Financial Aid Tax Tips
We want to start with a disclaimer for this page. We are not CPAs or lawyers. There are caveats to just about every section of the Internal Revenue Code. If you have specific questions, you should talk to your financial advisor. If you wish to contact the IRS with a tax-related question, their toll free number is 1-800-829-1040.
Interest on Student Loans
There are many criteria for this deduction that must be met. The main one is that your AGI (adjusted gross income) be under $80,000 if you are single or under $160,000 if you are married. The other criteria are usually met with relative ease. The maximum deduction for student loan interest is $2,500.
Take Advantage of Available 529 Savings Plans
IRC Section 529 is roughly the educational equivalent of the IRA. Letting your money grow tax free is a great investment strategy. Even if it is too late for your high school senior child, this may still be an option for any younger children in the family.
Request that Grandparents Wait Until the Grandchild Graduates High School
Gifts prior to high school graduation can be held against you when filing the FAFSA.
Beware of Trust Funds
Trust funds are largely ineffective at sheltering your money from the needs assessment. They also frequently backfire as well. Proceed with caution on this front and be sure you are receiving expert and trustworthy advice before committing to this strategy. (It really is hard to be overly forceful when writing on this topic.)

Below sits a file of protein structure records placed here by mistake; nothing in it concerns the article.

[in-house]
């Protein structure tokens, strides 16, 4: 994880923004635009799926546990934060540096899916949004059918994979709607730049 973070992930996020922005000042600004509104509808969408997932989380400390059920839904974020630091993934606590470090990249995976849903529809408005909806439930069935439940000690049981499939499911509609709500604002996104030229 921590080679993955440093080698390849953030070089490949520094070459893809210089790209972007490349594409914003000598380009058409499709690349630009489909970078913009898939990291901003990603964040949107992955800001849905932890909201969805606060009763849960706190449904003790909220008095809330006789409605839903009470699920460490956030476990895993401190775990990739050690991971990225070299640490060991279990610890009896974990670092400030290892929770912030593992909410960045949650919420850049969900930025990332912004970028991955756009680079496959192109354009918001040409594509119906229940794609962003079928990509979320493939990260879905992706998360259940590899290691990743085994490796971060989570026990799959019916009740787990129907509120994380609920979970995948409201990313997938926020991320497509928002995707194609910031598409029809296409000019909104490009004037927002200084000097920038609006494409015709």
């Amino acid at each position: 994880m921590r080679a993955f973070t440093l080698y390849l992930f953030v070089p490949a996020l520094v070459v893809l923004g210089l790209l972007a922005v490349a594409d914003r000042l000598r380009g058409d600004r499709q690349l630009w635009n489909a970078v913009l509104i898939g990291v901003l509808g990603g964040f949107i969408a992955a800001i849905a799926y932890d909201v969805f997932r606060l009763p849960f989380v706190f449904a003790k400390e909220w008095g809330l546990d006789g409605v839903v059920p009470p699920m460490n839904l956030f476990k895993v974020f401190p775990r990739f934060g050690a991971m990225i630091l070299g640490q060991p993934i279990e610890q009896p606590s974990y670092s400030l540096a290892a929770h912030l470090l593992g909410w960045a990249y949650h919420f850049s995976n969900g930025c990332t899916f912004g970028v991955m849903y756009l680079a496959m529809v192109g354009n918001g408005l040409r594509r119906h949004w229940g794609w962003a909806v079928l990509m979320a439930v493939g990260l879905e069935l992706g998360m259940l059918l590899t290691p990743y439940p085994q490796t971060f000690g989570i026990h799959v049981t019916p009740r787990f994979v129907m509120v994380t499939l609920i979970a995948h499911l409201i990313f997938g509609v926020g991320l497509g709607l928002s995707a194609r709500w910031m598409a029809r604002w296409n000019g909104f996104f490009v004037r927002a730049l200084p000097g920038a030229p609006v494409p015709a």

Choose to Return to School at the Same Time as Your Children
Have you been considering a return to school? The financial aid equation generally awards more money to those families with the most members that are simultaneously in school.
Minimize Your Capital Gains
This is almost always an optimal strategy since realizing capital gains triggers taxes and reduces the investment funds that can continue to compound growth and interest. From a financial aid perspective, it will increase your AGI.